2016 may have been rubbish but at least the music was great, yeah?

Here's our list of the 20 best albums released over the past 11 months.

20. Christine and the Queens. Chaleur Humaine

christine-and-the-queens.jpg

Héloïse Letissier was already huge in her home country with the French-language version of Chaleur Humaine, but became a breakout global star thanks to an English-language version of 'Tilted', the album's lead single; one of the first French pop artists in recent years to succeed in crossing the Channel and onto UK airwaves.

Proof that intellectual, sophisticated pop does exist: Christine and the Queens gathered a fiercely loyal fanbase over what feels like a very short space of time, thanks to her frank discussion of gender identity, catchy tunes and superb live performances. This is an incredible debut from an artist who is clearly only just getting started.

Best tracks: Titled, No Harm Is Done ft Tunji Ige, Jonathan ft Perfume Genius

19. Common, Black America Again

black-america-again.jpg

11 albums in, this was a return to form for the Chicago MC – one of the most politically charged (and that's saying something) releases of 2016, fraut with tension.

The Guardian noted in November that Common was “woke” before “woke” was a thing; while he had always taken inspiration from black culture and the politics that surround it, on Black America Again he evolved to note the specific issues that need change.

Black America Again was a call to arms during election month; current in terms of context, but the production and style has a Nineties sensibility to it that arrived with Common’s old producer NoID.

On the title track featuring Stevie Wonder, there's a gorgeous piano intro before it drops into Common's flawless flow that runs over jazz textures and frenetic drum patterns.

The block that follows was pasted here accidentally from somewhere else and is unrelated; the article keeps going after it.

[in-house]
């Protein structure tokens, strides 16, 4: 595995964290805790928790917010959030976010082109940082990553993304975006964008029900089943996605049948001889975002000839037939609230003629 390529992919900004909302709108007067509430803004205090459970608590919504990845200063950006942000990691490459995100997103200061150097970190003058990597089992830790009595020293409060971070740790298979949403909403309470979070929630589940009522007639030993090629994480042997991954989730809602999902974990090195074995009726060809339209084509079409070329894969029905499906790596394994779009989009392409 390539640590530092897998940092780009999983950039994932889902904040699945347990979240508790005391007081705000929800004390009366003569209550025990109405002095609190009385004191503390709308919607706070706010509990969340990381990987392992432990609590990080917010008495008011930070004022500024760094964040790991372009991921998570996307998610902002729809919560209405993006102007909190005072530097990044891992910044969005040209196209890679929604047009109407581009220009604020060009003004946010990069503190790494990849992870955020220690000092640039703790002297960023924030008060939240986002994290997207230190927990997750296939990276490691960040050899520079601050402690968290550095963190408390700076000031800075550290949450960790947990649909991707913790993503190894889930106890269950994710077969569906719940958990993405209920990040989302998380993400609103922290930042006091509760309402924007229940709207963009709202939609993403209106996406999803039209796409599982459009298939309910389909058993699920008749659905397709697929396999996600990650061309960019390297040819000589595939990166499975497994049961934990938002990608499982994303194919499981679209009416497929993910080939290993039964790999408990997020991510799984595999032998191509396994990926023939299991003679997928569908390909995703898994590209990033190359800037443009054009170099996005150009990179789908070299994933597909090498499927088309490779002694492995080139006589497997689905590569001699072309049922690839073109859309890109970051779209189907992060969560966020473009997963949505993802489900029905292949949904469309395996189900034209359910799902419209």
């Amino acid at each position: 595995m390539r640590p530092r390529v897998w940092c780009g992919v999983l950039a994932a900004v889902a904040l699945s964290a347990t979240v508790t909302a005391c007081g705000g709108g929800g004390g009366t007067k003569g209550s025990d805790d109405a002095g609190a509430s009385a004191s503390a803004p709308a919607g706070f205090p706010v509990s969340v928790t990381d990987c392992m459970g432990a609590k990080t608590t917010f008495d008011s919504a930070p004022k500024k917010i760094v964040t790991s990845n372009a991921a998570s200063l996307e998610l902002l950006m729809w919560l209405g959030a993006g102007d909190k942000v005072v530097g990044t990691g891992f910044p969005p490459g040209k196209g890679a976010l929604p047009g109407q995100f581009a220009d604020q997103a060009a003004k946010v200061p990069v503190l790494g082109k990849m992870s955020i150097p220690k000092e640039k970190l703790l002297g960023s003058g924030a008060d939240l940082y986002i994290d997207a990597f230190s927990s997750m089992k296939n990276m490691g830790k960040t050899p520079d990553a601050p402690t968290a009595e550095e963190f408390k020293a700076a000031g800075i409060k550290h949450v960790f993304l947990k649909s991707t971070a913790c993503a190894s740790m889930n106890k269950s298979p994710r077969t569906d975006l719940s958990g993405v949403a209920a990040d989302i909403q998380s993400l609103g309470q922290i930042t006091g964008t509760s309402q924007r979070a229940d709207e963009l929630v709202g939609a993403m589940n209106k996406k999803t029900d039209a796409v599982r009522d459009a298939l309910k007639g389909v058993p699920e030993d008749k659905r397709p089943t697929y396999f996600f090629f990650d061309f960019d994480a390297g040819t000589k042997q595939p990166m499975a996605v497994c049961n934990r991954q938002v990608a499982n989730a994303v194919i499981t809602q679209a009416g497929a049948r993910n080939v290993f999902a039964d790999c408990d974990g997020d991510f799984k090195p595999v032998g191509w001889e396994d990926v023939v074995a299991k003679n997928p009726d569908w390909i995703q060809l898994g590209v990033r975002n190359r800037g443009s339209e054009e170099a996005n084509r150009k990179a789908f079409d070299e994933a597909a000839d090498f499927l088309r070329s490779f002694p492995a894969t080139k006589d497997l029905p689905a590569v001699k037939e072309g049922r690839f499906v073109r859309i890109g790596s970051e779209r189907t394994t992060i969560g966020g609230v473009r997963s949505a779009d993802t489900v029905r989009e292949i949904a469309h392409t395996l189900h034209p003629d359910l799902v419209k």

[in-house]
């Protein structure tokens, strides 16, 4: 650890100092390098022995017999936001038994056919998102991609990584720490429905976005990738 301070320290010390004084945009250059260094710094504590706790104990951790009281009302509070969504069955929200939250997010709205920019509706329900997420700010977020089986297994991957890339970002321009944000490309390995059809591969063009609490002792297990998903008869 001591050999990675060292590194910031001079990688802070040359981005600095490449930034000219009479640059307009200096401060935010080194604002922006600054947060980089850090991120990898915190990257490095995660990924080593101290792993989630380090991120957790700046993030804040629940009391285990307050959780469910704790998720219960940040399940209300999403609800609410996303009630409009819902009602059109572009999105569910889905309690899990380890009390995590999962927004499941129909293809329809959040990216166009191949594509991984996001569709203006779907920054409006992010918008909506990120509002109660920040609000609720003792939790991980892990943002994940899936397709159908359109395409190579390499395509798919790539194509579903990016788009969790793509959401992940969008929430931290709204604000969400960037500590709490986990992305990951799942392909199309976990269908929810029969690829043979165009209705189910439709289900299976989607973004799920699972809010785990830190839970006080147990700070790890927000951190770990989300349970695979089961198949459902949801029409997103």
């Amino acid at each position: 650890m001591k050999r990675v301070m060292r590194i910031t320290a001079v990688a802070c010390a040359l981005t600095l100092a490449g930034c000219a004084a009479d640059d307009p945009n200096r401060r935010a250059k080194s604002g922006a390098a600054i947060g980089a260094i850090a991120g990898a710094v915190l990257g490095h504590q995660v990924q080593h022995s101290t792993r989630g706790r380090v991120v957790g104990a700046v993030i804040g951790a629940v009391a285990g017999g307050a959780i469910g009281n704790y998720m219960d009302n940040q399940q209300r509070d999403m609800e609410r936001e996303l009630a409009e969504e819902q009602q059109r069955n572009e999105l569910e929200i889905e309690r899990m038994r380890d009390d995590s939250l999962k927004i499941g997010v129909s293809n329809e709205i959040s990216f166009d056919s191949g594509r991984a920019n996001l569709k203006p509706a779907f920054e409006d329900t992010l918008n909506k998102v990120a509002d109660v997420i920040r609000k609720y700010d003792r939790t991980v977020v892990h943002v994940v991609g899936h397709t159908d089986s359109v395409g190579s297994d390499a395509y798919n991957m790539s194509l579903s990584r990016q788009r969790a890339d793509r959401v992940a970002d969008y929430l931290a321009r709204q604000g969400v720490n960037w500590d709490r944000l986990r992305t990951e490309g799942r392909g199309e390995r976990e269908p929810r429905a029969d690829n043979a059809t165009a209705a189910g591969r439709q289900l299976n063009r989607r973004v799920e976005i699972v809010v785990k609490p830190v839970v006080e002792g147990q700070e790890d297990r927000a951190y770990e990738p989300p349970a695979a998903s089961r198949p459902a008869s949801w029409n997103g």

Best tracks: Black America Again, Little Chicago Boy, Home

18. Hiss Golden Messenger, Heart Like A Levee

hiss.jpg

Hiss Golden Messenger’s sixth collection deals with MC Taylor’s guilt of being away while he tries to provide for his family: it's a remarkable record that feels like a breakthrough.

Here is a well-paced, uncluttered collection of arrangements that manage to make the hardest of times sound upbeat, featuring HGM’s trademark grooves on the likes of “Like A Mirror Loves A Hammer” and fusing modern tones with ancient ones – it is utterly exquisite.

Best tracks: Heart Like A Levee, Tell Her I'm Just Dancing, Ace of Cups Hung Low Band

17. David Bowie, Blackstar

blackstar_cd_1000sq.jpg

On his 69th birthday, David Bowie released what our critic said was "the most extreme album of his career - as far as he'd strayed from pop".

Blackstar was a swansong from a man who was all-too aware of his own mortality – this felt like Bowie's gift to the world – and we needed it. 

There's the sense here that he fully embraces his legendary status – producing classic laments from a soul that wouldn't rest until it was sure it had done enough to be remembered forever.